ENV variables

Some environment variables are required to deploy this project to production, others can be used to debug the project. Please check the production system settings to see all the variables that production and deployment system depend on.

Some available variables:

  • GA_ID – ID of the Google Analytics counter.
  • ANALYZE - boolean property to run webpack-analyzer.
  • SENTRY_DSN - Sentry URL for errors tracking.

Doc style guidelines (JavaScript and Markdown)

Some of the following rules are applied automatically by a pre-commit Git hook that is installed when yarn runs (see dev env).

  • No trailing white spaces are allowed.

  • Text content must be properly formatted at 80 symbols width.

    💡 We recommend using Visual Studio Code with the Rewrap plugin for help with this.

  • You can see the configuration of our formatter tool (Prettier) here. You may also run the formatting commands manually. (Advanced usage of Prettier is available through yarn prettier ...)

  • Markdown: Using mlem <command>, the docs engine will create a link to that command automatically. (No need to use []() explicitly to create them.)

  • Markdown: Using mlem.api.<api_method>() or mlem.api, the docs engine will create a link to that API method automatically. (No need to use []() explicitly to create them.)

  • Markdown: Bullet lists shouldn't be too long (5-7 items max., ideally).

  • Markdown: The text in each bullet item also shouldn't be too long (3 sentence paragraphs max.) Full sentence bullets should begin with a capital letter and end in period .. Otherwise, they can be all lower case and have no ending punctuation. Bullets can be separated by an empty line if they contain several paragraphs, but this is discouraged: try to keep items short.

  • Markdown: Syntax highlighting in fenced code blocks should use the usage dvc, dvctable, yaml, or diff custom languages.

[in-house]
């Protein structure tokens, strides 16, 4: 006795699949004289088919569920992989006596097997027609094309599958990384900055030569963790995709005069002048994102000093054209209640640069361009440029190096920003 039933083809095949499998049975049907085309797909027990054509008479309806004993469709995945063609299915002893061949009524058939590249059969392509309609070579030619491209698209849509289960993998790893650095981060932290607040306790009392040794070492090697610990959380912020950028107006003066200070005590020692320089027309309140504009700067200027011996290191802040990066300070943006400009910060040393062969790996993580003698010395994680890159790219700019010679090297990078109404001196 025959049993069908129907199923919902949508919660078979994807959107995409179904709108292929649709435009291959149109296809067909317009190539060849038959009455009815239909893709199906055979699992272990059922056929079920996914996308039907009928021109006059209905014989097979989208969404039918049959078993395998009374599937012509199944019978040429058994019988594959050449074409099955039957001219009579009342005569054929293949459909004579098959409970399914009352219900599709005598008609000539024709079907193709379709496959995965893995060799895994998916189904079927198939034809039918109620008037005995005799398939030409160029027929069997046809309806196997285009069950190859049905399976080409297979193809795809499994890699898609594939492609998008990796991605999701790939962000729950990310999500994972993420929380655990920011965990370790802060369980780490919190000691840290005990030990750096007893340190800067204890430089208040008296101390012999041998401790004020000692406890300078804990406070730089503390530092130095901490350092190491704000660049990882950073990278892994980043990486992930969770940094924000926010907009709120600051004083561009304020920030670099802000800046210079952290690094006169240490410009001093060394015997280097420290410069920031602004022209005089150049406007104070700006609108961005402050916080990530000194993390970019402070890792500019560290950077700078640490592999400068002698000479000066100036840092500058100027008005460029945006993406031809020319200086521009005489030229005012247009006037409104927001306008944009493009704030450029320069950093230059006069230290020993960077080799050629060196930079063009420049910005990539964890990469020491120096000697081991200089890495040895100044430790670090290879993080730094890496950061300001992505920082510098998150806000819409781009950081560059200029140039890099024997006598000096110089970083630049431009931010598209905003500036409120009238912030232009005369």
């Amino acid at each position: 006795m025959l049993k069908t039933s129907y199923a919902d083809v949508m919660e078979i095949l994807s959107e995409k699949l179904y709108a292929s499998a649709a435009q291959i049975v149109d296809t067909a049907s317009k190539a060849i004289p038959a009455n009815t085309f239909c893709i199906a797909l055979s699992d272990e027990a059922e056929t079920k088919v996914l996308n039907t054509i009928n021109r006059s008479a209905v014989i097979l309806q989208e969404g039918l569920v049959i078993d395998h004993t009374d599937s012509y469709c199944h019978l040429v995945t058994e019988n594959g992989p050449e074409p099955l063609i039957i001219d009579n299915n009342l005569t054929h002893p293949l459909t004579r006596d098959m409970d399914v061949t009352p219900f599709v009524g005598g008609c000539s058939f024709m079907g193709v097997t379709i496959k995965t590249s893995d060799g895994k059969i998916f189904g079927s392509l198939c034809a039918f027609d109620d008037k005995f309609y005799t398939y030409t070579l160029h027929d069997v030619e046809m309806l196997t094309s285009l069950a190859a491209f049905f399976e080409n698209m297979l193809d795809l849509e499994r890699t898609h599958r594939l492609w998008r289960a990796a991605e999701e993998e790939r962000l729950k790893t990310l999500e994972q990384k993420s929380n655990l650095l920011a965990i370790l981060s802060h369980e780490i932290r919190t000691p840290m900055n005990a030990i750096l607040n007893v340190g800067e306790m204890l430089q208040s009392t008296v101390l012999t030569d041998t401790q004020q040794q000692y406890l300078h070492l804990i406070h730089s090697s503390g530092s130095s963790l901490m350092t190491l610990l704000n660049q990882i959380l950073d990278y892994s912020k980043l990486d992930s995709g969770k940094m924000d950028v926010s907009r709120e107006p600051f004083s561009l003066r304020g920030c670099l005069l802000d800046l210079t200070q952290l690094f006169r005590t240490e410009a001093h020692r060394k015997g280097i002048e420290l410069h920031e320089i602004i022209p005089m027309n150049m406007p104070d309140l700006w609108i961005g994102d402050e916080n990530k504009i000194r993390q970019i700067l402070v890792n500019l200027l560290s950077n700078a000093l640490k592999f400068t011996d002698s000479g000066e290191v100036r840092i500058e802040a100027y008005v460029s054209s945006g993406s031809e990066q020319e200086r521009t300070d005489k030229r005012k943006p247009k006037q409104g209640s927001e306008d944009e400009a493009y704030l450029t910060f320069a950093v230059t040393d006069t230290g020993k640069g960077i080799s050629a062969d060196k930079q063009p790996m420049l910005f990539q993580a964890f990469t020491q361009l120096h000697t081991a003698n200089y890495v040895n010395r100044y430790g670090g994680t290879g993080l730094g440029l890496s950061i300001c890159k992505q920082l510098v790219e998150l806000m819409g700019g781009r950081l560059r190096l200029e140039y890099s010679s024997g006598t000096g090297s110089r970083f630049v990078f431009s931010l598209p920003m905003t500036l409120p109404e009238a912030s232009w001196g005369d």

• usage is employed to show the mlem --help output for each command reference.
    • dvc can be used to show examples of commands and their output in a terminal session.
    • dvctable is used for creating colored, bold, or italic table cells. (You can see an example of dvctable in our "Get Started" section.)
    • yaml is used to show samples of MLEM files, or other YAML contents.
    • diff is used mainly for examples of git diff output.

Check out the .md source code of any command reference to get a better idea, for example in this very file.

General language guidelines

We try to use a casual and fun tone in our docs. We also avoid authoritative language such as "As you can see, clearly this is what happened, of course" etc. which while good-intentioned, may scare readers off.

We prefer general, human-friendly language rather than exact jargon as long as it's correct. Example: avoid Git jargon such as revision or reference, preferring the more basic terms commit or version.

The command reference contains some of our most technical documents where specialized language is used the most, but even there, we use expandable sections for complex implementation details.

Start by writing the essence in simple terms, and complete it with clarifications, edge cases, or other precisions in a separate iteration.

We use bold text for emphasis, and italics for special terms.

We also use "emoji" symbols sparingly for visibility on certain notes. Mainly:

  • 📖 For notes that link to other related documentation
  • ⚠️ Important warnings or disclaimers related to advanced MLEM usage
  • 💡 Useful notes and tips, often related to external tools and integrations

Some other emojis currently in use here and there: ⚡✅🙏🐛⭐⚙️(ℹ️) (among others).